Scraping bigger websites can be a challenge if done the wrong way. Bigger websites would have more data, more security and more pages. We've learned a lot from our years of crawling such large complex…
Almost every company and individual benefits from Web scraping everyday. If you don’t believe that, imagine a world without Google.
You discovered this article due to the benefits of Google web scraping our website. Every company out there engages in Web scraping at some level or relies on third parties to perform Web scraping for them. If they don’t do either, they definitely consume data that is gathered by Web scraping companies or at the very least rely on search engines to perform everyday tasks – all that is web scraping or web crawling that use bots.
However, some bots can lead to harmful outcomes such as ad manipulating bots or bots that automate hacking at a large scale and a lot of resources are being dedicated on both sides of the equation – web scraping companies and anti-bot companies. Web Scrapers and Bot Mitigation companies have been playing a game of cat and mouse ever since web scraping became popular in extracting data from web pages. Bot mitigation companies and products try to identify non-human or bot traffic from all the traffic that a website receives. The least sophisticated bots are easy to identify and as the bots get more sophisticated, it becomes much harder to accurately identify a bot from a human.
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How do websites detect web scrapers and other bots?
Bots and humans can be distinguished based on their characteristics or their behavior. Websites or the anti scraping services they employ, analyze the characteristics and behavior of visitors to the website to distinguish the type of visitor. These tools and products construct basic or detailed digital fingerprints from the characteristics and interactions of these visitors with the website. This data is all compiled and each visitor is assigned a likelihood of being a human or bot and either allowed to access the website or denied access. This detection is done either as installed software or by service providers bundling this service in their CDN type service or pure cloud based subscription offerings that intercept all traffic to a website before allowing access to anyone.
These products obfuscate how they identify the traffic as belonging to a bot which adds an aura of mystery to their products and enhances there commercial value.
Where can websites detect bots?
This detection can happen at the Client side (i.e. your browser running on your computer) or the Server side (i.e. the web server or inline anti-bot technologies protecting their traffic by intercepting the traffic) or a combination of the two. Web servers either use inline products to detect this behavior before it hits the web server or they use cloud services which either work before the traffic hits the website or are embedded into the web server and rely on processing performed elsewhere to detect and block the bot traffic. The problem is that this detection (like everything else) has False positives and end up detecting and blocking regular people as bots or add too much processing overhead that they make the site slow and unusable. These technologies do come with costs (financial and technical) and have these trade-offs to consider.
Here are some of the areas where the detection can occur
- Server Side Fingerprinting with behavior analysis
- Client or Browser Side fingerprinting with behavior analysis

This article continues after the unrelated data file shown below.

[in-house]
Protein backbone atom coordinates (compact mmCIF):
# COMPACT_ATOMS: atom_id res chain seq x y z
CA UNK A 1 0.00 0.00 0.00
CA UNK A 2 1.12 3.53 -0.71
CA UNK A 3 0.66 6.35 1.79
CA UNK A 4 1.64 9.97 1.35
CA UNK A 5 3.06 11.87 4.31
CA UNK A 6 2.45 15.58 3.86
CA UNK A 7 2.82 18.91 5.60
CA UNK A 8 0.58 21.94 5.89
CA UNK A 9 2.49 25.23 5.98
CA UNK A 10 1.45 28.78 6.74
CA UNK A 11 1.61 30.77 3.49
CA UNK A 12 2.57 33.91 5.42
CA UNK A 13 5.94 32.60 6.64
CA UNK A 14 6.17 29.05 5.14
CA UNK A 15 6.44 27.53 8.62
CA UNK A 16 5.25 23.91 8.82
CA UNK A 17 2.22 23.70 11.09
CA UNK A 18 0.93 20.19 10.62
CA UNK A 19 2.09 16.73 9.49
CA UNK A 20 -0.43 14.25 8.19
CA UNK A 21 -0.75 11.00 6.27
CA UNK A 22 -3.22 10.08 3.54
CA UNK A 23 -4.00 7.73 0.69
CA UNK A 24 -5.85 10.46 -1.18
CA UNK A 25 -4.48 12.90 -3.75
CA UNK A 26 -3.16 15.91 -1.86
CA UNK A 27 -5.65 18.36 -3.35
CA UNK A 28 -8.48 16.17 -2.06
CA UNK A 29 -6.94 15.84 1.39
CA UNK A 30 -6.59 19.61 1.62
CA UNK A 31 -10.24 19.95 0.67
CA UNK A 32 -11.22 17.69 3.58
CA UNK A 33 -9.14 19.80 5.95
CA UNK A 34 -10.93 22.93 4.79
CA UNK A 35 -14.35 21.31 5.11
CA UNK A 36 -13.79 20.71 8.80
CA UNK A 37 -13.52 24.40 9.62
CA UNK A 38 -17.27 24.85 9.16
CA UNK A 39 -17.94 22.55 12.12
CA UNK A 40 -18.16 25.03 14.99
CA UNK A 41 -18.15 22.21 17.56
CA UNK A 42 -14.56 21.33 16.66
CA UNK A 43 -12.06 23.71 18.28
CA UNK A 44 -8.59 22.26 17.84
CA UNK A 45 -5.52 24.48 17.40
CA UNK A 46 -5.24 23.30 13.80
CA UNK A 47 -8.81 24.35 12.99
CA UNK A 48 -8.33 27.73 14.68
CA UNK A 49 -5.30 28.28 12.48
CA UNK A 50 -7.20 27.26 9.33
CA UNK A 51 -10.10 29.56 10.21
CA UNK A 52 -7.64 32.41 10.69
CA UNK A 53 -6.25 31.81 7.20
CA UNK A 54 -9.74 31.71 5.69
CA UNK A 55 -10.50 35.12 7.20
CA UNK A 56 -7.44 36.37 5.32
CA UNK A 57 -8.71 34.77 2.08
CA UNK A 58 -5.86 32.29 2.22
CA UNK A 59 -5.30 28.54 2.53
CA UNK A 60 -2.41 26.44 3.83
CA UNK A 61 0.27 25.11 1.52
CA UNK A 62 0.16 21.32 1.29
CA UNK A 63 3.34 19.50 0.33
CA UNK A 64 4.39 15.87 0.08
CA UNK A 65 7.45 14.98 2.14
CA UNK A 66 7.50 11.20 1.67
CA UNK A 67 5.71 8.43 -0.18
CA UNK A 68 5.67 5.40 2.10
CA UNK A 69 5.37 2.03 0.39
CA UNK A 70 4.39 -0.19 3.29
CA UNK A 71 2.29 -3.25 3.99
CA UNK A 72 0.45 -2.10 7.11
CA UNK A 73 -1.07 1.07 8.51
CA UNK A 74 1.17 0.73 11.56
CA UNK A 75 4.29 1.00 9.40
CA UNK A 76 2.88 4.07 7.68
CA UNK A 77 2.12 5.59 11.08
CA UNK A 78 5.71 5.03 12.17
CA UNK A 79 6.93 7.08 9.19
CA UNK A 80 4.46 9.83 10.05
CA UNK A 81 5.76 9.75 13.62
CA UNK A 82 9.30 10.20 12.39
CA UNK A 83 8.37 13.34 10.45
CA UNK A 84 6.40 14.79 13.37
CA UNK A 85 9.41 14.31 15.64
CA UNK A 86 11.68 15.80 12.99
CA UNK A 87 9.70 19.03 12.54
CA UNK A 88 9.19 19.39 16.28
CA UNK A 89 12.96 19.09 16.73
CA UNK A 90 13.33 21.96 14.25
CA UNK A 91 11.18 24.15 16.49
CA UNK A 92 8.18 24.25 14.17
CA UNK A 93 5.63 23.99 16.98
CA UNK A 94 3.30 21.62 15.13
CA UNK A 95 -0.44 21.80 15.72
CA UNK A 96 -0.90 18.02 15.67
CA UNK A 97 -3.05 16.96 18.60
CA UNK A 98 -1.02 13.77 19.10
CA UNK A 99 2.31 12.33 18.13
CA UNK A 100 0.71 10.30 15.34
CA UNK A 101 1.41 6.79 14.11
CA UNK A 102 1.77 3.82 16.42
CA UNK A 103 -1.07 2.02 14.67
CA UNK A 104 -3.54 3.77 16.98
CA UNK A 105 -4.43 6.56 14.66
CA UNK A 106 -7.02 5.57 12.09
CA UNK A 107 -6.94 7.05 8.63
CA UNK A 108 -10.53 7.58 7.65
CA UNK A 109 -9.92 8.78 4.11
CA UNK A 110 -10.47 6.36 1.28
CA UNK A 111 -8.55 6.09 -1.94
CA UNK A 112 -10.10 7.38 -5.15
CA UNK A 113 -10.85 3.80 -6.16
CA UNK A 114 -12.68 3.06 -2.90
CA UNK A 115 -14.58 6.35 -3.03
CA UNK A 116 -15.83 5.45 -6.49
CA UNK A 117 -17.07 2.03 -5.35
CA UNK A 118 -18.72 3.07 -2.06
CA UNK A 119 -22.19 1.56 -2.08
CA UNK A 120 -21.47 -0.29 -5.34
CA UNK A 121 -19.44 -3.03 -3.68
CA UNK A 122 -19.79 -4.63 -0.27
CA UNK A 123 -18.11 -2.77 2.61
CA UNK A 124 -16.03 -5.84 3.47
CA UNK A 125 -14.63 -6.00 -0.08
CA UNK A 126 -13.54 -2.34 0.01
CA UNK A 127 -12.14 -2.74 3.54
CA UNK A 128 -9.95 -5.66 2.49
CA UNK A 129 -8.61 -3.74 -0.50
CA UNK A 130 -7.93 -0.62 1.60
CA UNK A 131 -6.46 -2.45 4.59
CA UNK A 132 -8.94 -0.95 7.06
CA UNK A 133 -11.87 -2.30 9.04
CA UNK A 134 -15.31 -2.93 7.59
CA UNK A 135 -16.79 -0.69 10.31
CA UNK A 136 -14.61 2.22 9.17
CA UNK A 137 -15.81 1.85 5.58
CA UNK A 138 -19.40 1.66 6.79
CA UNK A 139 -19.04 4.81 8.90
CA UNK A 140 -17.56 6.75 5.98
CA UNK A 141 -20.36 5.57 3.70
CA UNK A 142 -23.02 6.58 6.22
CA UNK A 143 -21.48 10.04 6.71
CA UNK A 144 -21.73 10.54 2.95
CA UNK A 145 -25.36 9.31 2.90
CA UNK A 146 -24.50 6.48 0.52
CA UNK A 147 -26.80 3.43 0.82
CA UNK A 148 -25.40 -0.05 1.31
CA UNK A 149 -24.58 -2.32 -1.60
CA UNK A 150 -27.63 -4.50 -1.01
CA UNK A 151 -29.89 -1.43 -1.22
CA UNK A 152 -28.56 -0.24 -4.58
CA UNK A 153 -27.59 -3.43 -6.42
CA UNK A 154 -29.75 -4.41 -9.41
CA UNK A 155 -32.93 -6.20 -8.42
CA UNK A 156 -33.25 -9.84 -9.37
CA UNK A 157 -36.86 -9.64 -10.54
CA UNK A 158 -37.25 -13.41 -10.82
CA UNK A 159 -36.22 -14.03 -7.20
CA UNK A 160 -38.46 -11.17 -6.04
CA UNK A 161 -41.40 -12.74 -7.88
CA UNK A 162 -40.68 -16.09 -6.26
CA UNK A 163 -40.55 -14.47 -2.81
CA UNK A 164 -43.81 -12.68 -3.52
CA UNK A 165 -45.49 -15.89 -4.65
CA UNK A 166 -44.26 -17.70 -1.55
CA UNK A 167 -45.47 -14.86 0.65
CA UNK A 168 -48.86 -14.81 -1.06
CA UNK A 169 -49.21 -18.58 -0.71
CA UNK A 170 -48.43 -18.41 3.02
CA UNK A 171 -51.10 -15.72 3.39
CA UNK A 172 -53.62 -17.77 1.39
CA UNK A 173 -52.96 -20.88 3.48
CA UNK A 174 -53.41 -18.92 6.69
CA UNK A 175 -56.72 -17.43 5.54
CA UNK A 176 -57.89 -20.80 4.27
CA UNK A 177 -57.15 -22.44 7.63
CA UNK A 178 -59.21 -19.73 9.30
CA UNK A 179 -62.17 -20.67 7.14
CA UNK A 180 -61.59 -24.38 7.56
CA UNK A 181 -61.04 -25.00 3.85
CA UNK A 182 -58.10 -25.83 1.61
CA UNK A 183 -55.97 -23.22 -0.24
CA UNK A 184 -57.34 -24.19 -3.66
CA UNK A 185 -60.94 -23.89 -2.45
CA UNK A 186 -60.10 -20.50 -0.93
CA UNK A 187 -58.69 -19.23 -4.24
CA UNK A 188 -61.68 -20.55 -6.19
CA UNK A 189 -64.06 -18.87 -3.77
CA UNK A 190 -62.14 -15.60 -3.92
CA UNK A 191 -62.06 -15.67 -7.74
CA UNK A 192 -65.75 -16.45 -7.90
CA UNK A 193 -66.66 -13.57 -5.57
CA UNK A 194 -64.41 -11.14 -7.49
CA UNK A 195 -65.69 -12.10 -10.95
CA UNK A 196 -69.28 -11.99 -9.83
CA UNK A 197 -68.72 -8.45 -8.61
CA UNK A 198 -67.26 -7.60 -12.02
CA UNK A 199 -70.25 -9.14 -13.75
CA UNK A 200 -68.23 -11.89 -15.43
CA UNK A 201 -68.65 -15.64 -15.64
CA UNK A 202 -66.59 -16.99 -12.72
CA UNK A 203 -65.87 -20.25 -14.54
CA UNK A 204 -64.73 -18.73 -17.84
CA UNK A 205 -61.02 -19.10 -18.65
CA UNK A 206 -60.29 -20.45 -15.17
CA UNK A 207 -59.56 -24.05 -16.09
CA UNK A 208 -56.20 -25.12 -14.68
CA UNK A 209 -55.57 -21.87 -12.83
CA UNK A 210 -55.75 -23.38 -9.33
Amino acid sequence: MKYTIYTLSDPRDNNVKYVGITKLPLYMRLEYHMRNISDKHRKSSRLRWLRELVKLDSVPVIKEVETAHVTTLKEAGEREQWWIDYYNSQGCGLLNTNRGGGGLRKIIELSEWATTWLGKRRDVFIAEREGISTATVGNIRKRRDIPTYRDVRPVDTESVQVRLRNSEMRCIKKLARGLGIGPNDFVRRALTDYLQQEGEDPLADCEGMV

- A Combination of both of the above spread across multiple domains and data centers
Server Side Bot Detection
This level of detecting bots starts at the Server level – on the web server of the website or devices of cloud based services that sit in from of the website, monitoring traffic and identifying or blocking bots. There are a few types of fingerprinting methods that are usually used in combination to detect bots from the server side.
Fingerprinting has a detrimental impact on global privacy that allows seamless tracking of individuals across the Internet but that is a whole topic in itself.
HTTP fingerprinting is done by analyzing the traffic a visitor of a website sends to the web server. Almost of all this information is accessible to the web server and some of it can also been seen in the web server logs. It can reveal basic information about a visitor to the site such as the
- User Agent (what kind of browser – Chrome, Firefox, Edge, Safari etc and its version)
- Request Headers like Referer, Cookie, which Encoding the browser accepts, whether they accept gzip compression etc – these are all additional pieces of information that are sent by the browser to the server
- The order of the Headers above
- The IP Address of the visitor are making the request from or finally accessing the web server (in case the visitor is using an ISP based NAT address or Proxy servers)
TCP/IP Stack Fingerprinting
The data a visitor send to servers reach the server as packets over TCP/IP. The TCP Stack fingerprint has details such as
- Initial packet size (16 bits)
- Initial TTL (8 bits)
- Window size (16 bits)
- Max segment size (16 bits)
- Window scaling value (8 bits)
- “don’t fragment” flag (1 bit)
- “sackOK” flag (1 bit)
- “nop” flag (1 bit)
Read more about TCP/IP internals in a very easy to understand article.
These variables are combined to form a digital signature of the visitor’s machine that has the potential to uniquely identify a visitor – bot or human. Open source tools such as p0f can tell if a User Agent is being forged. It can even identify whether a visitor to a website is behind a NAT network or have a direct connection to internet, the browsers setting such as language preferences etc.
When a site is accessed securely over the HTTPS protocol, the web browser and a web server generate a TLS fingerprint during an SSL handshake. Most client user-agents such as, different browsers, applications such as Dropbox, Skype, etc. will initiate an SSL handshake request in a unique way which allows for that access to be fingerprinted.